I have a confession. I am a murderer. So many unsuspecting house plants have fallen victim to my black thumb. Luckily, I have changed my ways, thanks in no small part to this little miracle worker.
The Xiaomi Mi Flora smart plant monitor is a wicked little plant monitor for an awesome price. The device tracks light accumulation, soil moisture, soil fertility and room temperature of your plants and reports them over bluetooth.
The stock app does a decent enough job of providing you with information about the plants that you want to monitor, but unfortunately it requires you to actively open the app and check your plants to check its needs– not a big deal if you are a motivated gardener who just needs some help determining your plants needs, but if you are a lazy ass like me, you’re probably about as likely to remember to check the app for information as you were to remember to water them in the first place.
Luckily, some dedicated Home Assistant contributors whipped up this handy integration!
Now, admittedly, I tend to be way more enthusiastic about my home automation projects than my wife is, so when I implement something that she finds useful, I am stoked. This is one such project.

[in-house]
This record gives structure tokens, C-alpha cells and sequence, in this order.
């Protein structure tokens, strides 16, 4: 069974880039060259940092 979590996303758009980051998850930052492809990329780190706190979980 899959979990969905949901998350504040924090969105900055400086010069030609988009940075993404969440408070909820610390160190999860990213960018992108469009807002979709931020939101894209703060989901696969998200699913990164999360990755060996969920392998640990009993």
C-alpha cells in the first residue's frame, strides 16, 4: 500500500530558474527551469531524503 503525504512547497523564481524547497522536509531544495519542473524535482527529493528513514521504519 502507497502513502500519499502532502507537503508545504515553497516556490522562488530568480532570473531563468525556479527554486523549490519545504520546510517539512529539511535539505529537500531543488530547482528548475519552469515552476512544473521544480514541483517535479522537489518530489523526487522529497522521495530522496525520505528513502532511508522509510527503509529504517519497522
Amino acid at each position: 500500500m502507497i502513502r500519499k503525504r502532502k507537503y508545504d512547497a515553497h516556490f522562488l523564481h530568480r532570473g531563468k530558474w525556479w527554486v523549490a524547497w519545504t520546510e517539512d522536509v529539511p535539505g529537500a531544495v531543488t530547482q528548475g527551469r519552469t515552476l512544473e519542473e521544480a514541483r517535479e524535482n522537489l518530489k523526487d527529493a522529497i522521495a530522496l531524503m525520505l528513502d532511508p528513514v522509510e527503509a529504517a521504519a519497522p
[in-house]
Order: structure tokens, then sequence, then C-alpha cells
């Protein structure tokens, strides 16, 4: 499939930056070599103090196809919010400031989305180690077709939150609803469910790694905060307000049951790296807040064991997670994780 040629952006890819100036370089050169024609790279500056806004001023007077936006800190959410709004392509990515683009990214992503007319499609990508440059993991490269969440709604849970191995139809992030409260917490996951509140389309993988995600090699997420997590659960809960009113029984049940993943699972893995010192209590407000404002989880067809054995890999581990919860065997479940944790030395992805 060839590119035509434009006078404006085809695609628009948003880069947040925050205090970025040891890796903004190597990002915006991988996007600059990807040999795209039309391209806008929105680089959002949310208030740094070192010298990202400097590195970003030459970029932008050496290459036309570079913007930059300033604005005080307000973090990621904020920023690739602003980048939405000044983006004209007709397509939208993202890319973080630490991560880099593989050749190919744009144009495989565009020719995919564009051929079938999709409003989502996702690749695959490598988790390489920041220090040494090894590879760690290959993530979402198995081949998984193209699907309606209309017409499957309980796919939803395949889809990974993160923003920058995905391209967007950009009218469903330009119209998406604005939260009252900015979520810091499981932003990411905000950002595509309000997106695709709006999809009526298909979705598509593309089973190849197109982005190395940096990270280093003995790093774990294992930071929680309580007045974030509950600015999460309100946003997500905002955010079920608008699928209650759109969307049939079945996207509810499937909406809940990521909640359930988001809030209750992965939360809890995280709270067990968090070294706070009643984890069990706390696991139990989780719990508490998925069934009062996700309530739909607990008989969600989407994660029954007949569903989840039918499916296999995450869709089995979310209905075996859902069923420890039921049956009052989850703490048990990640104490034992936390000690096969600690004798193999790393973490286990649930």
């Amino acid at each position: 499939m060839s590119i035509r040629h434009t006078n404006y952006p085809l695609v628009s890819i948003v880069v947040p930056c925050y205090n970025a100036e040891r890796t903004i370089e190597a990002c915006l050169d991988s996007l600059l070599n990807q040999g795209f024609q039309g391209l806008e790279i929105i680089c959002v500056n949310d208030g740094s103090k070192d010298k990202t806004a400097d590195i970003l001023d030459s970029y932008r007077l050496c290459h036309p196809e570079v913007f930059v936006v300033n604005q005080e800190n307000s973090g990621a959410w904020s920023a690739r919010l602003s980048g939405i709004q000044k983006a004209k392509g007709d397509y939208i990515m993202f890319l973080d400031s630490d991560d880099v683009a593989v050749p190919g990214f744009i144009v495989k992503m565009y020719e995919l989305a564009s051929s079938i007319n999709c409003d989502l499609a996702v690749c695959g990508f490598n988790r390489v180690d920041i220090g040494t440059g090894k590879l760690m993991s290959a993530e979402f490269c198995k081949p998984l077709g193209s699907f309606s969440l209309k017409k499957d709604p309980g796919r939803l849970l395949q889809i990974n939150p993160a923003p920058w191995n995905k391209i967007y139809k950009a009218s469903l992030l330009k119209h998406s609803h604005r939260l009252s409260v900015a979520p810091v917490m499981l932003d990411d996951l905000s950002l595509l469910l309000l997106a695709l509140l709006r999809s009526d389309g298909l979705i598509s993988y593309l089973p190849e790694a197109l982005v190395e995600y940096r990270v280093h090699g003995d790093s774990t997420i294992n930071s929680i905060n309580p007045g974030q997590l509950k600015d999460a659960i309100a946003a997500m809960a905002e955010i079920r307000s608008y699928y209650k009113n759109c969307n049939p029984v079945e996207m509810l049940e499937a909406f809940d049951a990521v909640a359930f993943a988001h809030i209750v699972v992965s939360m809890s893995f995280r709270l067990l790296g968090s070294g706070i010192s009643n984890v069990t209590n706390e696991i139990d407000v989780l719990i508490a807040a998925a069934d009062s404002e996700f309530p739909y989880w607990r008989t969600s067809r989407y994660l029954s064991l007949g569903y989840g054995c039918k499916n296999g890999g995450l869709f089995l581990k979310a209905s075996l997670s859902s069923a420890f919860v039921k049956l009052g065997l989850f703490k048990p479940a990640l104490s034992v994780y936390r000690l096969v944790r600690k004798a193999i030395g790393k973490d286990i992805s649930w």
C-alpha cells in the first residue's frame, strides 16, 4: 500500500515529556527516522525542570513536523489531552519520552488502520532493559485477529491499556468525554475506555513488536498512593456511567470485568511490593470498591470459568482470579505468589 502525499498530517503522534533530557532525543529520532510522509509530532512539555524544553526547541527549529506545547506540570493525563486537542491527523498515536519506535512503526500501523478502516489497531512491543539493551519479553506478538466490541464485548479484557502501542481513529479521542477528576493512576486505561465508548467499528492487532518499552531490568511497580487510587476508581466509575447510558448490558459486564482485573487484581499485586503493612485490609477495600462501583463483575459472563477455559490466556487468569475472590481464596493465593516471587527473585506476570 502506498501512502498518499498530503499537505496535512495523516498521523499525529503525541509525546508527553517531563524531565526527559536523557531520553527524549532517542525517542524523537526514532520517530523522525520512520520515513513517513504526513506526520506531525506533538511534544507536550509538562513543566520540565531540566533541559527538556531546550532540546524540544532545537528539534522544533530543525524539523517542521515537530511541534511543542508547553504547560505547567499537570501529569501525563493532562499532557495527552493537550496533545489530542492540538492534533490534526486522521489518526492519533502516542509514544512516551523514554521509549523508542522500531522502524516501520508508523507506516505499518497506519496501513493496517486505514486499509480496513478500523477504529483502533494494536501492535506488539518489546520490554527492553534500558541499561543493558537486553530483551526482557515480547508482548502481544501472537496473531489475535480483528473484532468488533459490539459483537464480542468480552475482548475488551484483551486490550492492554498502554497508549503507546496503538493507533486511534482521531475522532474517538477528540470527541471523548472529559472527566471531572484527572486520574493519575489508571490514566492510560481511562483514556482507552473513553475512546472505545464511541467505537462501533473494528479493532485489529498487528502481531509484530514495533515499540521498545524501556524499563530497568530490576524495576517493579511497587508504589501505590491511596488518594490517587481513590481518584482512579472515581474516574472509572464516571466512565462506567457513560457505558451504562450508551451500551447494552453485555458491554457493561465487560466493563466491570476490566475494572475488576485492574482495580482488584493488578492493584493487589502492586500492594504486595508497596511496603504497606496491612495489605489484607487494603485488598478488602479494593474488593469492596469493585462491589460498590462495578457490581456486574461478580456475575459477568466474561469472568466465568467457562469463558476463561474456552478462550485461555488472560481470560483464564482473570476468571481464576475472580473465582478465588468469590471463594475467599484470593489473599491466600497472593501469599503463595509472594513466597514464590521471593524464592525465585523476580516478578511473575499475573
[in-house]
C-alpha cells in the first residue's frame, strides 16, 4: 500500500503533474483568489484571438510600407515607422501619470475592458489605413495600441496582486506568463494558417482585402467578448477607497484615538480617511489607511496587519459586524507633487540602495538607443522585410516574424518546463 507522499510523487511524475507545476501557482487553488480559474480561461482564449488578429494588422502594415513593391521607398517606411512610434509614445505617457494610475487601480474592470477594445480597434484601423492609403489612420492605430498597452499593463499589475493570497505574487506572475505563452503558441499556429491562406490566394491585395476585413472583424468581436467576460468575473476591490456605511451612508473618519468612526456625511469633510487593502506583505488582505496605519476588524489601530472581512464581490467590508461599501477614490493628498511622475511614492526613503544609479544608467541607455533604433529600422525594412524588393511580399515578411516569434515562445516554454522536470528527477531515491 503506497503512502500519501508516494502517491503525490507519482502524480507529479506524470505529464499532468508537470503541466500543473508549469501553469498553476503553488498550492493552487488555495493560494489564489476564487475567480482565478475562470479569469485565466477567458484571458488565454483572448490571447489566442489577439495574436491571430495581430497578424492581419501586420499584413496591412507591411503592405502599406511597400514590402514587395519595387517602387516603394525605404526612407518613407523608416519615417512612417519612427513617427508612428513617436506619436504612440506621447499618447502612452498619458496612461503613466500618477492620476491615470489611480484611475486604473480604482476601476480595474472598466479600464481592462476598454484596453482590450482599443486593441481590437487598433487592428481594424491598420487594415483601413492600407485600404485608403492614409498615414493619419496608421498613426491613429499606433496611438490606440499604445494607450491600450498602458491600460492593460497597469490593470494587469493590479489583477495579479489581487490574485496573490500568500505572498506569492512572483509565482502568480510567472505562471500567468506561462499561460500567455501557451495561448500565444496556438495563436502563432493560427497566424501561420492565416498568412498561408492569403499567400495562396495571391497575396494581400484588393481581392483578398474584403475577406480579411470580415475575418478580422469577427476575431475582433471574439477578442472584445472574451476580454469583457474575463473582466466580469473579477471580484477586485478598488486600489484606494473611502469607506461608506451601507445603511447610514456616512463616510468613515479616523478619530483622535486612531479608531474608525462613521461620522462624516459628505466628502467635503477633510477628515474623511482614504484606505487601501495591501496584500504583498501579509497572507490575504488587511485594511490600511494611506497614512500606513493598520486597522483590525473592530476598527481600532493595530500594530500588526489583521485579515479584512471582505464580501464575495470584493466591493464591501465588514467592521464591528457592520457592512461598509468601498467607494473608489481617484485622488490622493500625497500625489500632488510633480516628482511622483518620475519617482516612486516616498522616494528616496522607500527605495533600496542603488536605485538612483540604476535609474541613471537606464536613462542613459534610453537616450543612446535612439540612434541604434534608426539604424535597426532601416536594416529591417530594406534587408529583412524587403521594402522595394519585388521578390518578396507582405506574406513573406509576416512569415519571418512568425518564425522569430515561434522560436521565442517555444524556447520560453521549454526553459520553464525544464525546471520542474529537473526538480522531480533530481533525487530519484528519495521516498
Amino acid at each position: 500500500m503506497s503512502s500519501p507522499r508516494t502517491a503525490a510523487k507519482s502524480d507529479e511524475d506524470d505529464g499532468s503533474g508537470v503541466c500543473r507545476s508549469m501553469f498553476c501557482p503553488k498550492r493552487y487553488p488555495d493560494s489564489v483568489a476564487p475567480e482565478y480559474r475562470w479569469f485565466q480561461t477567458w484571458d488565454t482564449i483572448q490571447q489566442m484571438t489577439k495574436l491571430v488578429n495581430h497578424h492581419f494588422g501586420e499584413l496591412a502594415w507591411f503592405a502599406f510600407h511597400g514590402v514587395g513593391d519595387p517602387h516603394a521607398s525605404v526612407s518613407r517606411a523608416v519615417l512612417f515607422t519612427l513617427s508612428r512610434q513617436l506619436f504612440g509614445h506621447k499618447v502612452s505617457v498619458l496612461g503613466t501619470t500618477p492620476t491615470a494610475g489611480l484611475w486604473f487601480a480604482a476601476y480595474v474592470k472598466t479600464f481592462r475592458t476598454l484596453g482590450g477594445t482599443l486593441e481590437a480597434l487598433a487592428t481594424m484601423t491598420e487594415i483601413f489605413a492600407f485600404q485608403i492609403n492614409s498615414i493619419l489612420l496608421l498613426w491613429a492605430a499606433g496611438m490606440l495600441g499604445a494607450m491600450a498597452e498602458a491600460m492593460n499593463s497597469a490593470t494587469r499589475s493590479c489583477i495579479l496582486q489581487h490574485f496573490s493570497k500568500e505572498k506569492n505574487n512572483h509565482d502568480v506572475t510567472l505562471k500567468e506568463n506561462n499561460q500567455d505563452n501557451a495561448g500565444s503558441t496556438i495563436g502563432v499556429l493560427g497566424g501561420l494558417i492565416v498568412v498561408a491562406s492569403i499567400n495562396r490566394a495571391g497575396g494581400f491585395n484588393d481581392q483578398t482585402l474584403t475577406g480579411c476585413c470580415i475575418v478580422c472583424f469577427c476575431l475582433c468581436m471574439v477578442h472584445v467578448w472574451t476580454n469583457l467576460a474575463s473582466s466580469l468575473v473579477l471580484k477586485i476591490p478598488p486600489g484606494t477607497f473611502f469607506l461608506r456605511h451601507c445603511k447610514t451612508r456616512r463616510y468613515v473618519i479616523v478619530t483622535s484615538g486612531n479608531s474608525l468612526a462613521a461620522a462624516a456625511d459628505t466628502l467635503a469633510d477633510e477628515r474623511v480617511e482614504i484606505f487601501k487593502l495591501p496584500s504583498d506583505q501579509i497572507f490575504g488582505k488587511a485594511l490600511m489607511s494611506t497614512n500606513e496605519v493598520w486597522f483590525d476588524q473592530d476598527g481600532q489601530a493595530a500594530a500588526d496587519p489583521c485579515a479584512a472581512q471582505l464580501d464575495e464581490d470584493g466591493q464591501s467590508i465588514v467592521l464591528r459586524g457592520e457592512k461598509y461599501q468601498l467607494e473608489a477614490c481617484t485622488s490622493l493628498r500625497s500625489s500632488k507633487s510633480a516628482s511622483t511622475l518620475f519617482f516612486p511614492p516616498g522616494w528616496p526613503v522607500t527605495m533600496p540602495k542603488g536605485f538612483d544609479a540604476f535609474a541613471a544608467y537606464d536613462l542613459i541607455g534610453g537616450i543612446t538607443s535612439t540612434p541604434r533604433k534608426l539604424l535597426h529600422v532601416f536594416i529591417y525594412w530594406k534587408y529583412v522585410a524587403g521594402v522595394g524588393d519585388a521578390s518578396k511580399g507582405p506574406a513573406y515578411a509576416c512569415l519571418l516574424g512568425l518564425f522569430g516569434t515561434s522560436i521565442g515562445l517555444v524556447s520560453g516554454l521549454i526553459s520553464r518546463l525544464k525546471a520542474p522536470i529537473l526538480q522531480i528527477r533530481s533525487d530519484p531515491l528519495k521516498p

As long as you aren’t intimidated by having to enter a couple very simple commands into the command line (and provided you’ve got Home Assistant running on a device with bluetooth), it’s really easy to get up and running, and once you have it configured, all of the notification platforms provided by Home Assistant are at your fingertips.
Once you’ve connected your Mi Flora to Home Assistant, you’ll need to add automations like this to your config:
- alias: Office Ficus - water warning trigger: platform: numeric_state entity_id: sensor.office_ficus_moisture below: 15 action: service: notify.149twitter data: message: "Office Ficus: Hey! I'm dying over here @craigjward" - alias: Office Ficus - enough water trigger: platform: numeric_state entity_id: sensor.office_ficus_moisture above: 50 action: service: notify.149twitter data: message: "Office Ficus: About time-- thanks for taking time out of your busy day to water me @craigjward"
You’ll want to change the notify service to match whatever you previously set. You should also change out the mention since these tweets will only notify me, and I’ve got enough of a problem keeping my own plants alive, let alone worrying about yours.
You’ll also want to change the above and below values to reflect whatever plan you have. I pulled the values here (low 15%, high %50) for my ficus plant from the Xiaomi app’s plant database and just used them in the template. I figured it was best to use those values as a starting point, that way if there was some variance between the actual value and the value reported by the sensor, the values in from the apps database were presumably set with this in mind.
Even if you don’t use Home Assistant, I’d highly recommend grabbing one of these sensors if you have trouble keeping plants alive.